Latest Zenith figures show Internet ad spend slowing globally and locally
- 09 July, 2019 11:15
Internet advertising growth is waning and expected to slow even further as take-up matures in the next three years. And Australia’s predictions are looking even worse than those globally.
According to the latest Zenith Advertising Expenditure Forecasts, annual Internet ad spend grew 17 per cent worldwide in 2018, but is now forecast to grow just 12 per cent this year based on first-half results. By 2021, the agency is predicting ad spend will fall to 9 per cent year-on-year, even as Internet advertising reaches 52 per cent of global advertising expenditure by then.
Australia’s figures were even softer. Internet market growth grew 12 per cent in 2018, but is on track for 7 per cent this year, a result Zenith partly attributed to a turbulent economic environment. By 2021, the agency predicts this will have fallen to 3 per cent.
Yet Australia is also ahead of the digital ad curve globally, with digital ad spend achieving 50 per cent in 2017. In contrast, global Internet advertising currently sits at 47 per cent of total ad spend.
According to Zenith, much of the growth in Internet ad spend is coming from smaller, local businesses choosing digital goliaths, Google and Facebook, and their self-serving platforms. It’s a reality suggesting several even tougher years are ahead for media agencies and publishers. Zenith also said these smaller advertisers are skewing the overall picture of Internet ad spend health by spending all their budgets online.
In contrast, the majority of bigger brands are still spending more budget on traditional media channels.
“The categories that have advanced the furthest in using modern digital channels are technology, media, finance and professional services,” continued Zenith global brand president, Matt James. “Even within these, brands still rely on traditional media to create broad mass awareness and reinforce brand values.”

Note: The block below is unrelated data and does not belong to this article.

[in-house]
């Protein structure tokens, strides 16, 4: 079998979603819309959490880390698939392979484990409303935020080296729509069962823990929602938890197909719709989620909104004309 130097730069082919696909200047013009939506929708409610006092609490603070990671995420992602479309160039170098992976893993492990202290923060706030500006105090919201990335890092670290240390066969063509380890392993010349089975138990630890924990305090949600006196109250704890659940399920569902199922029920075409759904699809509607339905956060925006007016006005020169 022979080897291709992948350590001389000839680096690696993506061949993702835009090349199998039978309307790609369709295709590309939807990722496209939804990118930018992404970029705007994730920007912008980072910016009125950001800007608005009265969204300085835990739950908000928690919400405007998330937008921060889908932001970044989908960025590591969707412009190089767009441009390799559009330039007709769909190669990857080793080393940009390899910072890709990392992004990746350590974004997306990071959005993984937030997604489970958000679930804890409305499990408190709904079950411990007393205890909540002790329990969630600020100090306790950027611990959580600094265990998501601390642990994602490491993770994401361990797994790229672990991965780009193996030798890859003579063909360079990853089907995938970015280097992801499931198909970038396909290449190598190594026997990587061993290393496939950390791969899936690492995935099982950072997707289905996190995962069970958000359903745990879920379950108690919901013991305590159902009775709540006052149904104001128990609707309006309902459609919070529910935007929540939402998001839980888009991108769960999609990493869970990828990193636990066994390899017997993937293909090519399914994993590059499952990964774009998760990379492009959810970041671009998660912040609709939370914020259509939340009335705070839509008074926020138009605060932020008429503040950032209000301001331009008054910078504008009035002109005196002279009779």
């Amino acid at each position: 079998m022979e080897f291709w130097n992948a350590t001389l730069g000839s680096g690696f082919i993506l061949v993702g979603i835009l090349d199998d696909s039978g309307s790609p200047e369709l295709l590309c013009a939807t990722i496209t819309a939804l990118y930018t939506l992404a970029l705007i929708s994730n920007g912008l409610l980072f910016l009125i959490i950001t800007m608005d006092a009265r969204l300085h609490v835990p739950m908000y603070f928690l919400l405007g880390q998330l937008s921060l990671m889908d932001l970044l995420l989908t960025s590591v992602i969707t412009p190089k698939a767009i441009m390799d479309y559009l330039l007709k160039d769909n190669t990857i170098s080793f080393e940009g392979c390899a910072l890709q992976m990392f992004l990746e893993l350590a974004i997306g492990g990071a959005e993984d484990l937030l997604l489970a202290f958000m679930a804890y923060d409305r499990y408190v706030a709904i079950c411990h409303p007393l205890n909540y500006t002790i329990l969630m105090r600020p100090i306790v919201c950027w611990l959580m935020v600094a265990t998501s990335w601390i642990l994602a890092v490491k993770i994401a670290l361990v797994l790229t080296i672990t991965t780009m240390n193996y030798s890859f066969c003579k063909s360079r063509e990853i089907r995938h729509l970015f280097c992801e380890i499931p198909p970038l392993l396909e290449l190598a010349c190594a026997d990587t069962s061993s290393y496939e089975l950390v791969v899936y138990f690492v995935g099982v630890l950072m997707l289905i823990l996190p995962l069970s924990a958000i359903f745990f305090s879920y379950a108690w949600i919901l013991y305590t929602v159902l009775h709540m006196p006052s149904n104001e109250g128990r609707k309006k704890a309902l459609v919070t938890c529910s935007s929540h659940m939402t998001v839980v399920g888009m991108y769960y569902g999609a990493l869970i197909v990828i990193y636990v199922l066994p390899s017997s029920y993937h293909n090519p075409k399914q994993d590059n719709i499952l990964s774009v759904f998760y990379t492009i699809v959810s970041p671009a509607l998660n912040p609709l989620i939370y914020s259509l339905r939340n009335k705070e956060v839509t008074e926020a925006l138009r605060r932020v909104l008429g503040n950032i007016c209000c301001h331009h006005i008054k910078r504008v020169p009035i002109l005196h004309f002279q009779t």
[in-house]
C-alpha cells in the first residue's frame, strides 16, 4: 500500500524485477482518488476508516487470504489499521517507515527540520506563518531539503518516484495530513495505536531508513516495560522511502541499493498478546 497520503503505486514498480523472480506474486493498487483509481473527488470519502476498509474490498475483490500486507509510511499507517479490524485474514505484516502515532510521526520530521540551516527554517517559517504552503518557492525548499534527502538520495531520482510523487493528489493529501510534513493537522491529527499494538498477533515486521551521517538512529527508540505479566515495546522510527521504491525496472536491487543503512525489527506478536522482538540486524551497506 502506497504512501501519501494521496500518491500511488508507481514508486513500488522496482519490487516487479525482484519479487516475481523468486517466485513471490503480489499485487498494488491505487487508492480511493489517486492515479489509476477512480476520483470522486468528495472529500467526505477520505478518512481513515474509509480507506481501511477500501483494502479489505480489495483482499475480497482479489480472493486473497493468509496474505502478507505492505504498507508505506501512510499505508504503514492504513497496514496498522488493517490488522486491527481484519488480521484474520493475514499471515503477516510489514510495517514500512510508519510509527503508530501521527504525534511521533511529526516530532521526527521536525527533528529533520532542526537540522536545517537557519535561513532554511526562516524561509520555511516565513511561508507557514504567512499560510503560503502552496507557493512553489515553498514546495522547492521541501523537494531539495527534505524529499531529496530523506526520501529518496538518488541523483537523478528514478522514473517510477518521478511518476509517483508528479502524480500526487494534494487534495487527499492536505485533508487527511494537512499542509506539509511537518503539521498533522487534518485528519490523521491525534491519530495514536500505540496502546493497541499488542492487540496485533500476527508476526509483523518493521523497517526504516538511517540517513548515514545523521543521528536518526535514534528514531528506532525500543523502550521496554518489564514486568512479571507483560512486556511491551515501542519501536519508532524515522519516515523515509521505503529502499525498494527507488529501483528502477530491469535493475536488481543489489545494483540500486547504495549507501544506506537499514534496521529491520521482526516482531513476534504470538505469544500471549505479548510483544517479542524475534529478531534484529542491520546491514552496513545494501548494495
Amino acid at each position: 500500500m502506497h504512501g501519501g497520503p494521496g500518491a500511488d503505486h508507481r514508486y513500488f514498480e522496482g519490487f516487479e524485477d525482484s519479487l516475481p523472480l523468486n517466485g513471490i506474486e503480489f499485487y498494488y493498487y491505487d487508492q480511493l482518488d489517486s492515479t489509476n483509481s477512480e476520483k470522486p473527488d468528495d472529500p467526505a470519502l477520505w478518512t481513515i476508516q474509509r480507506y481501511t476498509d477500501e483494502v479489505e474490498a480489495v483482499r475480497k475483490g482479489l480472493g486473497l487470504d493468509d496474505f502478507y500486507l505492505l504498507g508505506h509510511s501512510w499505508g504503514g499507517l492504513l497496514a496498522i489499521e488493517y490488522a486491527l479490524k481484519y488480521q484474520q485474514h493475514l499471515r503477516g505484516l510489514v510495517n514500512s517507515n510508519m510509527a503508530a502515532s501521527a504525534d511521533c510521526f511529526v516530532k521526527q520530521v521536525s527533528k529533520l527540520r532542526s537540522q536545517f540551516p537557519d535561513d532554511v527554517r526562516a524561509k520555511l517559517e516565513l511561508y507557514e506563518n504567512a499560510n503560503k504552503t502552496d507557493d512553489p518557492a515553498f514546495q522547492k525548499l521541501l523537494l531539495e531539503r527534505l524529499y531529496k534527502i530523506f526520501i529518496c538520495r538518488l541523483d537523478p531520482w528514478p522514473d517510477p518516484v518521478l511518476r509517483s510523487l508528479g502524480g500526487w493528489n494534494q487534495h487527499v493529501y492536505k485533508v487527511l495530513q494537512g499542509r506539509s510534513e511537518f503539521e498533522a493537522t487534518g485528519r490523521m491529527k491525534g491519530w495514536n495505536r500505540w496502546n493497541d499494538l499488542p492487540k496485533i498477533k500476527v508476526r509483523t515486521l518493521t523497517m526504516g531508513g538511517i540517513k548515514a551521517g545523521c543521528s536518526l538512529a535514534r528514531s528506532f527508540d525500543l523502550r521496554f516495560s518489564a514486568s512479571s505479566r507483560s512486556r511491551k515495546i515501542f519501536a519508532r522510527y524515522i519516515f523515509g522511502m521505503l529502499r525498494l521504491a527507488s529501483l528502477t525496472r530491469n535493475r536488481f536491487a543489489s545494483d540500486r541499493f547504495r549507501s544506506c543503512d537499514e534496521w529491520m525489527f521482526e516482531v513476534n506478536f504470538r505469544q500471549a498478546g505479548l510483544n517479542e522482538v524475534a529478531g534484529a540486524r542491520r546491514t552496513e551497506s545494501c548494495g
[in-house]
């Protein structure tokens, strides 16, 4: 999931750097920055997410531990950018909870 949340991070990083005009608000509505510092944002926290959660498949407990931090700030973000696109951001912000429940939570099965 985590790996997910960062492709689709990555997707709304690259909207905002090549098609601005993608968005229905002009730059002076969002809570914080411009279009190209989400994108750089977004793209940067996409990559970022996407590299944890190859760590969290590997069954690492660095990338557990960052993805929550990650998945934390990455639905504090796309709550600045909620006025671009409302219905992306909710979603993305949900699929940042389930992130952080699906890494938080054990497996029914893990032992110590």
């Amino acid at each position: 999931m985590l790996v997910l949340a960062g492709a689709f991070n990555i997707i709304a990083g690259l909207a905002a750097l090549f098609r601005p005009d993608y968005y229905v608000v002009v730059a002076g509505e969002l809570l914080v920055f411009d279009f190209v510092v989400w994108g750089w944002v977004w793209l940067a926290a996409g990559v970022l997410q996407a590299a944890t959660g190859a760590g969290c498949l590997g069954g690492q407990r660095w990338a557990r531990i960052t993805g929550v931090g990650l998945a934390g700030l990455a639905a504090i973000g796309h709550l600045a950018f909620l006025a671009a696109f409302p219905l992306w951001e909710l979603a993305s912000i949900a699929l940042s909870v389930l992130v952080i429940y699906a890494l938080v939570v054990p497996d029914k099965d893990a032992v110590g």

The figures for traditional media, however, remain bleak. Zenith noted ad revenue peak for printed newspapers and magazines was US$164 billion in 2007 globally, and will total just $70bn this year. There’s also now shrinkage in broadcast TV, and forecast traditional television ad revenues to shrink every year from now until 2021, albeit from US$184bn in 2018 to US$180bn in 2021.
The bright sparks in the traditional mix are radio, which is seeing ad revenue increase by 1 per cent annual, plus out-of-home, which is utilising digital display capabilities to lift annual growth by 4 per cent. While cinema is a much smaller part of the picture, it’s also seeing increases of 12 per cent year-on-year.
Overall, Zenith forecast global ad spend to lift by 4.6 per cent this year, reaching US$639 billion, down slightly from its 4.7 per cent prediction in March. Almost half this growth is expected to come from the US, with China not far behind, followed by the UK, India and Indonesia. This compares to nominal GDP growth expectations of 4.8 per cent in 2019.
Closer to home, Zenith pitches Australian ad spend to grow at 3 per cent this year overall, reaching $17.2 billion. Finalised growth in 2018 was 6 per cent, up from the agency’s last estimate of 3.2 per cent. By 2021, Australia’s digital ad spend is expected to represent 60 per cent of total ad revenues. Australia is ninth in Zenith’s top 10 ad markets list this year and expected to remain in this position through to 2021.
“The original catalyst for digital spend growth was the transition of print classifieds into online,” said Zenith head of investment in Sydney, Elizabeth Baker. “Today, the fastest growing channel is video, which now represents 8 per cent of the total ad market.
“The mobile platform is also a growing category and now accounts for one-quarter of all advertising spend. We anticipate this will only increase with the launch of 5G in Australia sometime later this year.”
In terms of types of spend, total display continues to lead the pack globally, with paid search the second-largest sub-category. Both are expected to continue on a similar trajectory over the next three years. According to the figures, online video and social video are the driving forces and are expected to grow at average rates of 18 per cent and 7 per cent a year, respectively, between 2018 and 2021.
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